David Sticht: Todd, I’m really glad that you brought that up because it wasn’t even anything I had thought of yet to mention, which is another aspect of this. I’m trying to think about the best way to go about the story and overall idea. But we, at one time, did work with a particular firewall appliance, that I will leave nameless for this conversation, that basically did what we needed to do. And there were definitely advantages to it.
And a lot of our clients were utilizing this particular firewall. And I can remember various different times, even recently, regardless of the fact that we don’t really recommend this firewall anymore. They’re still out there. And some of our clients come in, and they have it. And I’ll be working with maybe other vendors or various other people where maybe you’re going to create a tunnel between two environments, which is another topic altogether.
And so, you might be working with this other IT person. And there’s, “Oh, it’s this particular kind of appliance. I’m so glad to see more people using that.” And I try to stay as diplomatic as possible. Well, here’s the thing. We thought that they were pretty great too until a number of our clients, who have a very specific kind of environment, we wound up realizing that there are certain issues with it that they don’t seem to be overcoming.
And so, that all boils down to say, the fact that we see as many devices as we do, and we deal with as many different networks as we do, and as many different types of organizations with different configuration needs, we were able to identify that, okay, well, this specific appliance maybe is more or less okay enough for a lot of environments. But boy, it really falls on its face in these environments.
And if it’s doing that there, maybe some of these other issues that we had with the appliance, that we were willing to overlook before are now just a little bit too concerning for us. And ultimately, we decided, yeah, we’re not going to recommend that appliance anymore. And so, that’s another thing where maybe lots of in-house IT people would say, “Boy, we just love this appliance.” And to a certain degree, not to sound hateful at all, but it really comes from a place of ignorance.
And so, we’re able to see those things and say, “Yeah. On the surface, this might seem okay.” But here’s the thing. Downtime might be a little bit more important to you than it is to other people. And we’d really like to see this other appliance over here, that we have a lot of history with. And we know what to expect from it. And it has all of these benefits. The support is great if you ever need it, and all of these sorts of things.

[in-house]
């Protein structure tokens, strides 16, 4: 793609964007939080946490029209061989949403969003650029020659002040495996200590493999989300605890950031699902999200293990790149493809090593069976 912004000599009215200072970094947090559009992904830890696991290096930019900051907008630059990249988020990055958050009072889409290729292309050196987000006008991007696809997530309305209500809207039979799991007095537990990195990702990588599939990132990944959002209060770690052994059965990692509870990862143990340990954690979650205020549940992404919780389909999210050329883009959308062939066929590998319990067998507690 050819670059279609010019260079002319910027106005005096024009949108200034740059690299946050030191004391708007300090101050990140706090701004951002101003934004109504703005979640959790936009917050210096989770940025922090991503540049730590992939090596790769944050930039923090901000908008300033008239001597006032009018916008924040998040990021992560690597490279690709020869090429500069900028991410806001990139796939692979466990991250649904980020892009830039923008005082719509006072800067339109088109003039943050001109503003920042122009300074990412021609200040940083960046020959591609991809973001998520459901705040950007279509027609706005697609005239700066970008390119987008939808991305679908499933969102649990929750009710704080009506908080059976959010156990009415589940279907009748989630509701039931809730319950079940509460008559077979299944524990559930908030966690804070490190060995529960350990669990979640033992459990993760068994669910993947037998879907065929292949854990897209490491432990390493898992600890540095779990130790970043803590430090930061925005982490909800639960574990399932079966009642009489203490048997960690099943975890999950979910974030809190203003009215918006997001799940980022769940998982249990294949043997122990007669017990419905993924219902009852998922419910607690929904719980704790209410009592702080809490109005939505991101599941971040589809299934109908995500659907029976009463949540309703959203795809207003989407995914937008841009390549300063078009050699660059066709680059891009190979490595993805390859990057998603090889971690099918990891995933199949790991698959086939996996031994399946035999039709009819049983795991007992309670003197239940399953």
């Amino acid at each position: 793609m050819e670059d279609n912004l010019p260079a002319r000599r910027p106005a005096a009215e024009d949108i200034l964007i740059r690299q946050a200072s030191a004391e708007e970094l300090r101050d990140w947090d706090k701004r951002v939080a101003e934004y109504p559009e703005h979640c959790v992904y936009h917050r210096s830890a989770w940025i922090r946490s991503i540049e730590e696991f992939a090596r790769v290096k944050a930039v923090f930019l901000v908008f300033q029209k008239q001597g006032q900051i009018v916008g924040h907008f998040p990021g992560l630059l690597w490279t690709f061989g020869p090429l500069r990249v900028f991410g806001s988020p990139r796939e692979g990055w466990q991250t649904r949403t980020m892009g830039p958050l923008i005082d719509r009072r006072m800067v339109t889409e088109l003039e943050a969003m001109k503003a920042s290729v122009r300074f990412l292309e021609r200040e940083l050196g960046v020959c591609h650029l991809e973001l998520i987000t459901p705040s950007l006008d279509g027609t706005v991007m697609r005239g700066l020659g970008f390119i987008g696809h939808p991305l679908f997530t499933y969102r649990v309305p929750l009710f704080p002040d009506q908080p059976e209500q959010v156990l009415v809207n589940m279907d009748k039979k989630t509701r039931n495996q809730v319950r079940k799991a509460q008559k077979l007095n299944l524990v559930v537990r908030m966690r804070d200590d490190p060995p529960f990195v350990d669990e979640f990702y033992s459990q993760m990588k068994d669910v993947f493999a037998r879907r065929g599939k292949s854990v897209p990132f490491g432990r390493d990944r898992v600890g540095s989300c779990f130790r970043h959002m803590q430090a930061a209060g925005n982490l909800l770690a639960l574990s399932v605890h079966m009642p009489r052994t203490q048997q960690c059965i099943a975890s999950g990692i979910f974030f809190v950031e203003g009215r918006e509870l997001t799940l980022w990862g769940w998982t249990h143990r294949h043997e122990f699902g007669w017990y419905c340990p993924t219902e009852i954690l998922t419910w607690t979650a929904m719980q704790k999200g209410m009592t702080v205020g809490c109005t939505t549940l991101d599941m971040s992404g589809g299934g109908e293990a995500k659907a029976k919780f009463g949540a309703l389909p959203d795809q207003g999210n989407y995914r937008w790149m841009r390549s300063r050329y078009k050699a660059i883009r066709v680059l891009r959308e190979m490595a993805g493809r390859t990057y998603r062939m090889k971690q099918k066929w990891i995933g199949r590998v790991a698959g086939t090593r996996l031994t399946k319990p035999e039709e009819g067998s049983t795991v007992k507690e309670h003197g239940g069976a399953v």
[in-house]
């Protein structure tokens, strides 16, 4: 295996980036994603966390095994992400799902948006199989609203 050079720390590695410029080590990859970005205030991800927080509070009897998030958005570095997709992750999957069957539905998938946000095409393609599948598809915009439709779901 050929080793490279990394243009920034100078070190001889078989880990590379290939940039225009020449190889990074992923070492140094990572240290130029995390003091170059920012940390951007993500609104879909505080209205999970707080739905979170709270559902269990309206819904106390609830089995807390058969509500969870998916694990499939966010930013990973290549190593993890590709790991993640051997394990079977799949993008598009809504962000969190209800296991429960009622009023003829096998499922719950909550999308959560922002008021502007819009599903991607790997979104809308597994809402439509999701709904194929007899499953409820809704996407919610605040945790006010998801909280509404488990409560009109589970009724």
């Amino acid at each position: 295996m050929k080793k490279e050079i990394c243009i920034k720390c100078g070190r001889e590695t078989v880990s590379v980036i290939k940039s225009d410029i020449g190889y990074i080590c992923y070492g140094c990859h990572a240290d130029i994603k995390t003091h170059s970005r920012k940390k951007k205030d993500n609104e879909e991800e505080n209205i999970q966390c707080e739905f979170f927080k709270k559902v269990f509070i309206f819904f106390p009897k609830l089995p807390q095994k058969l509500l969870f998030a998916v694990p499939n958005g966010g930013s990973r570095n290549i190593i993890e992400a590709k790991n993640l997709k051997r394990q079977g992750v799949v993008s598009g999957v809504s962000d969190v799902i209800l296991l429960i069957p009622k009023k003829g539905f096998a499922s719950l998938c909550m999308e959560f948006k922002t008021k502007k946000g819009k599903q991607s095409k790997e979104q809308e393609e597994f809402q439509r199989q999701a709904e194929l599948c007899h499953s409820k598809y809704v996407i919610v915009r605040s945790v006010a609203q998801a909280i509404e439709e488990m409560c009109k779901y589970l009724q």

Todd: It’s a great point, David. We sent an email out yesterday that, actually, this was the theme of the email. The message is this idea of, we’re all going through craziness in the world right now. There’s a lot of things happening, politics and pandemic, and everything else in the world. And going back to the idea of a partnership, when you’re going through a difficult situation, you want somebody by your side that has been through hard times, that knows how to get through them, that has the resources, the knowledge, the expertise, to hold your hand, and guide you going through this.
And that’s the beauty of JMARK. And going back to what you said is that we have so much experience in this craft of taking care of technology and making it be successful, and a driver for revenue and profits for organizations. And I was rolling through a Facebook group last night. And I’m sure you’ve probably seen some of this stuff, David, where it was an IT business owners group. And this person called out and is like, “Hey, I took on a new client.
And they don’t have a GUI and Windows 10. And I’m not really sure what to do. Is there a way to do this?” And I’m thinking going, “Who the heck did the due diligence on this IT vendor?” I mean, they’re going out in the world trying to get help to fix you. As we wrap up here, I wanted to turn it into a cheerleading session for JMARK. But we are going through a situation that you have to pick your partners.
You have to pick the companies that are going to really help you and really have experience. And I think the overall theme that we’ve been talking about in many different aspects is, do what you do best, whether it’s the IT person in a company, whether it’s managed service provider, whether it’s the business owner. And by focusing on what you do best and focusing on adapting the organization, using technology, we can all get through this without too many scars.
With that, unless anybody has any other thoughts, we’ll say adieu. Thanks, everybody.
Speaker 1: Thank you for attending this podcast. We hope it has been informative and helped convey that, at JMARK, we are people first and technology second. To learn more and discover additional content relevant to your business, please visit us online at jmark.com, or at LinkedIn, Twitter, Facebook, and Instagram. You may also call us at 844-44-JMARK. Thank you for your time. And we look forward to seeing you again.